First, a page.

Finally! It’s an exciting time for a Cloverbud when they are ready to take 4-H to the next level and become engaged in 4-H projects like their older siblings or older club members. How can you, as a volunteer, help them to be successful during this time of transition?
First of all, does your club have some type of “ceremony” acknowledging this milestone? This ceremony could be a graduation activity, a special induction or initiation ceremony, or something else that is appropriate for your club. In addition to some type of acknowledgement activity, you might want to plan a meeting with the Cloverbuds and their parents to explain the different types of projects and the opportunities that are available to members who are eight and in the third grade and older. Take time to explain that projects are primarily self-directed but there is help available. Let them know your expectations in terms of project completion and project deadlines. Help them to be realistic in project selection for their first year. Encourage them to take one or two projects, rather than several, so that the member and the parent do not become overwhelmed and discouraged. Lastly, check in with them throughout the project year to be sure that they are on target and meeting their goals.
It might be helpful to assign an older 4-H member to serve as a mentor for the younger member. The older 4-H member should have similar project interests and be willing to assist the younger member with their project work.
Celebrate and enjoy this momentous occasion along with your Cloverbuds, as they move to the next level!
Although fairs might have a reputation for deep fried foods and rides, there are plenty of ways to make a day at the fair healthier for you and your young child.
Here are some suggestions:
- Plan ahead. Before you head to the fair, offer your child a healthy meal or snack. Fresh or frozen fruit is a good choice, since it might be difficult to find at the fair.
- Seek out healthier food options at the fair. Most fairs offer some or all of these items. Although some contain added sugar or a fair amount of sodium, they are healthier choices than corn dogs, fries, and elephant ears.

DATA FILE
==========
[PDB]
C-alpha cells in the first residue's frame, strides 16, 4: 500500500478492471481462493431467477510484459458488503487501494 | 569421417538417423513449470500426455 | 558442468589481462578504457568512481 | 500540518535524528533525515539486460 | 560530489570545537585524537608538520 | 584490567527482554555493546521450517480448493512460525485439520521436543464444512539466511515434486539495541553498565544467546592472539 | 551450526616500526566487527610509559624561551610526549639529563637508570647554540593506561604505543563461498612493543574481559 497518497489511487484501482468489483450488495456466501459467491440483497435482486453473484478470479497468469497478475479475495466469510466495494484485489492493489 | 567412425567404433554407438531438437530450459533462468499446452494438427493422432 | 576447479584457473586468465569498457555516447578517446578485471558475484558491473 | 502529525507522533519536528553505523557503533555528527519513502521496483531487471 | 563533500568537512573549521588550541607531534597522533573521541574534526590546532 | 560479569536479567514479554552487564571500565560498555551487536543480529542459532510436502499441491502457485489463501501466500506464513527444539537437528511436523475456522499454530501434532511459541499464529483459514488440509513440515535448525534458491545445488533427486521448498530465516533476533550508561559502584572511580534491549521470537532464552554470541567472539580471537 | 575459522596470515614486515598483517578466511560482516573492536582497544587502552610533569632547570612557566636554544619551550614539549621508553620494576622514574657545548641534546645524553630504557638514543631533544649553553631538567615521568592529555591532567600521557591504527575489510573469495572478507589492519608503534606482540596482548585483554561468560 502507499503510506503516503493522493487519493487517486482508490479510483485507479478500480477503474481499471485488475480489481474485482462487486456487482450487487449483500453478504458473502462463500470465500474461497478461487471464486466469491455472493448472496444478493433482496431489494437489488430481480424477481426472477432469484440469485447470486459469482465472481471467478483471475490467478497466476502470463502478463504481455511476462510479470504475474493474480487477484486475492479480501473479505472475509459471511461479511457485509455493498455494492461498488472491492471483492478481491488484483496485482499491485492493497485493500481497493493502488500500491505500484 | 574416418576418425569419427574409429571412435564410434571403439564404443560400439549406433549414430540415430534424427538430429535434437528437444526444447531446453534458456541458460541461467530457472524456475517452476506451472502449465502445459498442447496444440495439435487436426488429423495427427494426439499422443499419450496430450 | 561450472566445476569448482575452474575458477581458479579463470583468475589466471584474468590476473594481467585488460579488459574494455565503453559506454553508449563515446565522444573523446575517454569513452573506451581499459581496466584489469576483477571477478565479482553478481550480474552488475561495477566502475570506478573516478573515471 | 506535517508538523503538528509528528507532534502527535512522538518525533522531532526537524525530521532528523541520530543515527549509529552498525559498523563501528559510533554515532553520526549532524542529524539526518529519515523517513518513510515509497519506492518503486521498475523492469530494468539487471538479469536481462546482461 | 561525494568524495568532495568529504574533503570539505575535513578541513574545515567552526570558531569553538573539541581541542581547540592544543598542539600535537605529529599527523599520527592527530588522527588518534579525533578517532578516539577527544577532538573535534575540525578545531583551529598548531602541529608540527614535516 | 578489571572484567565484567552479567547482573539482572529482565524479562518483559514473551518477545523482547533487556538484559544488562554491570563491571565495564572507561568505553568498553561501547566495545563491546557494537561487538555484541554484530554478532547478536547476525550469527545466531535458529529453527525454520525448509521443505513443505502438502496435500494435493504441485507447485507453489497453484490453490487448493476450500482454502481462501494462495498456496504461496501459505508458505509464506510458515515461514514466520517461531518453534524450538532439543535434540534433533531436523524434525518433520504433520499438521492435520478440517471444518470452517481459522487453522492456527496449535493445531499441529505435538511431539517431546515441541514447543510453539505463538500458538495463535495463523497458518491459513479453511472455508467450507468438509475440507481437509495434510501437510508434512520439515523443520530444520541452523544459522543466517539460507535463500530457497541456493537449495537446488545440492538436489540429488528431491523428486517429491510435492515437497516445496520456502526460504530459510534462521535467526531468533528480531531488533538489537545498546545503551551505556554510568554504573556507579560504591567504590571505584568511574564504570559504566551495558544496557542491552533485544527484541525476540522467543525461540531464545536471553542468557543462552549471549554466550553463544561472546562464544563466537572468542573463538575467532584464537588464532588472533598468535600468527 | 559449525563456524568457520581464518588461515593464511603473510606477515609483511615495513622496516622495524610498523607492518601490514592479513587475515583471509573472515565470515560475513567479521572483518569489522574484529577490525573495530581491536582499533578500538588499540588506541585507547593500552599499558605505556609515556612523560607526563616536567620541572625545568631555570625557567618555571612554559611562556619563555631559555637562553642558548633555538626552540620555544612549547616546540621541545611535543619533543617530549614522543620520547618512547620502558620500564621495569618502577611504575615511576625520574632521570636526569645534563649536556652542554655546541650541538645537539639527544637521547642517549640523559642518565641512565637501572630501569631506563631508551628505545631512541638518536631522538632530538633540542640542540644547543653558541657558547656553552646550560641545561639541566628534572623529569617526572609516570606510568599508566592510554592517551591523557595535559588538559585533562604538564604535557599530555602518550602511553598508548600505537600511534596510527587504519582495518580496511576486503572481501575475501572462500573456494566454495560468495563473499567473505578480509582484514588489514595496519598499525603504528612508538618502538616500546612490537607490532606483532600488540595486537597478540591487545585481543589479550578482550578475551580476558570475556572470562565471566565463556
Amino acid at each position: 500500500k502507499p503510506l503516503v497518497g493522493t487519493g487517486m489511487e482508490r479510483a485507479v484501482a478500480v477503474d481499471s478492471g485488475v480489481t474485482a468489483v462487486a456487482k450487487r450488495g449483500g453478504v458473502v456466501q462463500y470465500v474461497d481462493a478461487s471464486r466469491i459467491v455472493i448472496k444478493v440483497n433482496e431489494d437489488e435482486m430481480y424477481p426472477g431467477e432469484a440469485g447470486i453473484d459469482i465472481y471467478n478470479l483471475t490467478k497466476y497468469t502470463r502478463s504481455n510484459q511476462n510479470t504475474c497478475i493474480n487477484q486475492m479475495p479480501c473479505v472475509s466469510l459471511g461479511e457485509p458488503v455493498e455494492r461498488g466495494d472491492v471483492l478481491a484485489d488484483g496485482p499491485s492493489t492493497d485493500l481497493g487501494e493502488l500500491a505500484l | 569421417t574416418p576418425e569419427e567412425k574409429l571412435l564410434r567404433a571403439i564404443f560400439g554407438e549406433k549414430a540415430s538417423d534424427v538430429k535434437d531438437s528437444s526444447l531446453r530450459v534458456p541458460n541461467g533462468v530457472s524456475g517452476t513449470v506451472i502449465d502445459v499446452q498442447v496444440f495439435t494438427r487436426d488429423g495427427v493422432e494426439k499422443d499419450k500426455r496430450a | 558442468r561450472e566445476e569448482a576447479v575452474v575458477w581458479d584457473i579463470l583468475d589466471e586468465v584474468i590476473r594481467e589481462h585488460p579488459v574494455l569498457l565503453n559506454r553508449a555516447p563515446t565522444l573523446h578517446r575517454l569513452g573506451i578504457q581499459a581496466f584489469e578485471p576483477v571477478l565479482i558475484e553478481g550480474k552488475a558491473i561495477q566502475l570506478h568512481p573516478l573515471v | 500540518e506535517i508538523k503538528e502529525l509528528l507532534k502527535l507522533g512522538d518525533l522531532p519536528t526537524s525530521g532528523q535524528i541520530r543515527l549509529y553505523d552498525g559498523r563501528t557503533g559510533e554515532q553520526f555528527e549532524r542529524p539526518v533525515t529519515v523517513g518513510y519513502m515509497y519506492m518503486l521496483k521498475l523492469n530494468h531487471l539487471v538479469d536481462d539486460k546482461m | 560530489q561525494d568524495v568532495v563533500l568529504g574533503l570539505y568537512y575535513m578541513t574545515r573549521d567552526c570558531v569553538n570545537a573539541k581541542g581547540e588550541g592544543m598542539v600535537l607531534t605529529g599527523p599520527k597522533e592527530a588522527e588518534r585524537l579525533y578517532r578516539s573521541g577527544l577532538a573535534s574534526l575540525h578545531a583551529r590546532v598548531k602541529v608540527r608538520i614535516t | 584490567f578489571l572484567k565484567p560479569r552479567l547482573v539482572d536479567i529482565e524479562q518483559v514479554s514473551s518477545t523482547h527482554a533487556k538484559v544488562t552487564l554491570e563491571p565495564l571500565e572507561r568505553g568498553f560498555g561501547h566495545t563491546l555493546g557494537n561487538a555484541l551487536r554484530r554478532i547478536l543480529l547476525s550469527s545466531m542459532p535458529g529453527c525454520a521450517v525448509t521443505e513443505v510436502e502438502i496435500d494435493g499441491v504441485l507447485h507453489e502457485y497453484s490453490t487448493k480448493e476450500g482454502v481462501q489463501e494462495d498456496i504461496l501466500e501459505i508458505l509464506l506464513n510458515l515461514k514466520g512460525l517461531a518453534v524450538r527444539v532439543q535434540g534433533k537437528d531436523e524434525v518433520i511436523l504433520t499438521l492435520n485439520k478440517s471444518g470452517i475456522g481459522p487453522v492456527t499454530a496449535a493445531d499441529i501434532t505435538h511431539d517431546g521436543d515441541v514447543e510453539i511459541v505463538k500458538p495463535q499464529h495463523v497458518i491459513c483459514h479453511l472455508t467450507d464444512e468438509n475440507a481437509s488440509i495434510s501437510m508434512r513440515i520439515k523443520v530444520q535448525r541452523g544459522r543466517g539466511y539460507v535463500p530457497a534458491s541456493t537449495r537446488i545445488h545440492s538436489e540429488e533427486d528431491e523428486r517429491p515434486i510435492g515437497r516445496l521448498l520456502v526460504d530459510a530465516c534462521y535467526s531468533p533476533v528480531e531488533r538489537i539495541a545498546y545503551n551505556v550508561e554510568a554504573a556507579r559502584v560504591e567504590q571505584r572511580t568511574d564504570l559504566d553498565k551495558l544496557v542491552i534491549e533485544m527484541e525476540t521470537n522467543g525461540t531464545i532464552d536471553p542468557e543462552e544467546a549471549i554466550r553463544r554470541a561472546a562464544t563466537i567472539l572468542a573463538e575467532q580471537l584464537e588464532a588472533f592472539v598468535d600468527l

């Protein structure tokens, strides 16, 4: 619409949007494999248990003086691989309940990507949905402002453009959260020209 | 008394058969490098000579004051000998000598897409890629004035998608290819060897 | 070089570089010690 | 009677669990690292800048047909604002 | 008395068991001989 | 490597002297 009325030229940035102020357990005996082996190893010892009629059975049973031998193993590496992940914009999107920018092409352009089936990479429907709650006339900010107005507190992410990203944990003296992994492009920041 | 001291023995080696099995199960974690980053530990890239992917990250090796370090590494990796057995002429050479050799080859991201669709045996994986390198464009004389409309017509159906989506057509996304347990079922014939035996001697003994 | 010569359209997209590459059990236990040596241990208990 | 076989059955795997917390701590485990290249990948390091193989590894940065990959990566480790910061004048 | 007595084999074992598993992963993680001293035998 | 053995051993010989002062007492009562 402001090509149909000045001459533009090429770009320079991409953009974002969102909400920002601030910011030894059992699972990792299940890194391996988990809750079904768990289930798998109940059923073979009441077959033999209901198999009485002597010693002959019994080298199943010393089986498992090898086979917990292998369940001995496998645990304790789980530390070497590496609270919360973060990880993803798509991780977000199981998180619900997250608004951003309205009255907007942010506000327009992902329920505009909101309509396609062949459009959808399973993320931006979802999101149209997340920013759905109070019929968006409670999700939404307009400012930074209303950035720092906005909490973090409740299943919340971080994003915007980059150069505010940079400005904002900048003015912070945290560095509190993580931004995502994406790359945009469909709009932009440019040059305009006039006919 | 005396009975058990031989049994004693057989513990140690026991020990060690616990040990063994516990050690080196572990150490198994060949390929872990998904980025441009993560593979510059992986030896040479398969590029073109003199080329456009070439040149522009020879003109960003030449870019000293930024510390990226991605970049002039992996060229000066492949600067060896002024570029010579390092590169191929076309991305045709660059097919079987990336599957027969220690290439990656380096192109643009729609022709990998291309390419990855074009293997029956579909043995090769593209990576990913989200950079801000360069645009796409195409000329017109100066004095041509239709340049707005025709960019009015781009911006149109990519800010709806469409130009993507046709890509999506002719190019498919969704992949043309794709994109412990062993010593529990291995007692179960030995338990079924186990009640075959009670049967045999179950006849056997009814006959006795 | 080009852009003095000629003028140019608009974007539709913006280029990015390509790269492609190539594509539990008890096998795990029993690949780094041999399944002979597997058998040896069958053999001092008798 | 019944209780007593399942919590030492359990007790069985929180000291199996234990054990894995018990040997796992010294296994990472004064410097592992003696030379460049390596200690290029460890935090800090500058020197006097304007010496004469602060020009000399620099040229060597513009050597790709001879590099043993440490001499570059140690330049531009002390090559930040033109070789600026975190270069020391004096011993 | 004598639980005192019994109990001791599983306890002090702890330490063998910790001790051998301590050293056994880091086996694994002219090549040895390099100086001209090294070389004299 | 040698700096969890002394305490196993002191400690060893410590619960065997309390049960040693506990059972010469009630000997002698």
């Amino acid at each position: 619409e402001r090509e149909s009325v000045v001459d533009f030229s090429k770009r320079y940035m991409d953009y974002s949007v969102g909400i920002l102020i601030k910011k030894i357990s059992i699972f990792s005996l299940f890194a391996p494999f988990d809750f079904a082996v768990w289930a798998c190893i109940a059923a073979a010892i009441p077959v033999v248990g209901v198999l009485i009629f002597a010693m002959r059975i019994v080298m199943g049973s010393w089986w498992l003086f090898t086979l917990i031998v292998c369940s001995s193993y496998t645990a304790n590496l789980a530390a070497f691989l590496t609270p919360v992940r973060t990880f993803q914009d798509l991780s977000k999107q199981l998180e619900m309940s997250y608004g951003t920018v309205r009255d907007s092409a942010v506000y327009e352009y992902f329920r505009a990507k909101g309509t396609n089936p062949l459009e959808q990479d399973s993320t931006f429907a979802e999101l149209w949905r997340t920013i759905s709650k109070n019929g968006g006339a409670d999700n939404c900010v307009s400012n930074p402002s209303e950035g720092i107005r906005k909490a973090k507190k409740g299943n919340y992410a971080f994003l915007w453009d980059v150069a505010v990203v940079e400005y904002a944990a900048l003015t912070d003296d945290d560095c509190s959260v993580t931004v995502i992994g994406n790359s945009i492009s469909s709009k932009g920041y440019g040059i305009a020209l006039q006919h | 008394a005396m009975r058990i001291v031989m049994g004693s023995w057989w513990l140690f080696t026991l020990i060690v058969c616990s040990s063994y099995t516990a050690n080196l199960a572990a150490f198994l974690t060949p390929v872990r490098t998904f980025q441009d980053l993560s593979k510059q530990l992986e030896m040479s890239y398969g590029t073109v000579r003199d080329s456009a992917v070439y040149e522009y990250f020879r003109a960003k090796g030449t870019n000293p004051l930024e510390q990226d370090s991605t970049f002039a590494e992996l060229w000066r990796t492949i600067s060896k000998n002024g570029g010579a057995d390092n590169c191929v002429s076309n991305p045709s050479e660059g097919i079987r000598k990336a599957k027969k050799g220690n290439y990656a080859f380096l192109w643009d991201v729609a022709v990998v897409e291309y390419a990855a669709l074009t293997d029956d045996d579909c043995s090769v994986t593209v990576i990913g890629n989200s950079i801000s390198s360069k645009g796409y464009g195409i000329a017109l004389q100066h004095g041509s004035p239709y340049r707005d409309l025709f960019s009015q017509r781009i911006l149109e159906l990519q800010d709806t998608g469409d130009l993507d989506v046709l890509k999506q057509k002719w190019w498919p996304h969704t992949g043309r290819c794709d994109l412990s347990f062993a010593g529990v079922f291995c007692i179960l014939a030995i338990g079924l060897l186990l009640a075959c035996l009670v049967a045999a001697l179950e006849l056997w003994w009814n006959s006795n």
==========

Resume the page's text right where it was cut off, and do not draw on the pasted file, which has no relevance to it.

- Corn on the cob
- Roasted nuts
- Dipped fruits
- Turkey leg (often big enough for the whole family!)
- Don’t be fooled! For example, before you order a “fruit smoothie” ask if it has real fruit in it or if it comes from a mix.
- Avoid smoking areas and ask that tobacco and e-cigarette policies be enforced so children won’t breathe secondhand smoke.
- Getting your heart rates up by walking depends on comfortable feet. You and your child will see and do more at the fair if you both wear the right shoes. Athletic shoes might be better than sandals, as you might need to walk through gravel, dirt, grass, straw, or even mud.
- Help your child identify one thing he or she really loves about the fair, and spend plenty of time making the most of that experience. It might be a ride, a game, a certain barn, or a petting zoo. If it involves a sweet or fried treat, choose a reasonable serving size or consider splitting it among several people. For example, one funnel cake can serve up to 4-6 people. After the treat, enjoy some lower sugar and lower fat items at the fair.
- Carry a water bottle so your child can stay hydrated without loading up on sugary soda with empty calories. Save money by refilling the water bottle at the drinking fountain. For a fun beverage, order a hand-shaken lemonade with half the usual sugar.
- Slap on a hat and spread on plenty of sunscreen to avoid getting sunburned, even when the day is a little cloudy.
- Avoid spreading disease by not eating in the barns, washing hands (yours and your child’s) before you eat, and washing hands after touching animals. If you can’t find hand-washing stations with soap and water, use hand sanitizers.